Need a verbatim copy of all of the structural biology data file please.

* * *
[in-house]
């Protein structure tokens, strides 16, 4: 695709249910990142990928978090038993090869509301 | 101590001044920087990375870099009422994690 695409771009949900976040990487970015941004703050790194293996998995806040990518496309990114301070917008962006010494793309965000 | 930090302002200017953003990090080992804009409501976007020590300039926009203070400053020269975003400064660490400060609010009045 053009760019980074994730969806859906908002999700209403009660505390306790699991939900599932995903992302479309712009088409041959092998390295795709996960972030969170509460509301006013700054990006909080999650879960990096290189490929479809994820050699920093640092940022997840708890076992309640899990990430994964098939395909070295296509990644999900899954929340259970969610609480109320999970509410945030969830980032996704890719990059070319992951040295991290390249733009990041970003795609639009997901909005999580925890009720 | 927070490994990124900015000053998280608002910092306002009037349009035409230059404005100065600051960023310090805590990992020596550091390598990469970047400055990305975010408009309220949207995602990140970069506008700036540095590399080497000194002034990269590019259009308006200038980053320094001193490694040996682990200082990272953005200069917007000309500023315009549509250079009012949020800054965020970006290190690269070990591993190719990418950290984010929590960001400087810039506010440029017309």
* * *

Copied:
[in-house]
């Protein structure tokens, strides 16, 4: 695709249910990142990928978090038993090869509301 | 101590001044920087990375870099009422994690 695409771009949900976040990487970015941004703050790194293996998995806040990518496309990114301070917008962006010494793309965000 | 930090302002200017953003990090080992804009409501976007020590300039926009203070400053020269975003400064660490400060609010009045 053009760019980074994730969806859906908002999700209403009660505390306790699991939900599932995903992302479309712009088409041959092998390295795709996960972030969170509460509301006013700054990006909080999650879960990096290189490929479809994820050699920093640092940022997840708890076992309640899990990430994964098939395909070295296509990644999900899954929340259970969610609480109320999970509410945030969830980032996704890719990059070319992951040295991290390249733009990041970003795609639009997901909005999580925890009720 | 927070490994990124900015000053998280608002910092306002009037349009035409230059404005100065600051960023310090805590990992020596550091390598990469970047400055990305975010408009309220949207995602990140970069506008700036540095590399080497000194002034990269590019259009308006200038980053320094001193490694040996682990200082990272953005200069917007000309500023315009549509250079009012949020800054965020970006290190690269070990591993190719990418950290984010929590960001400087810039506010440029017309």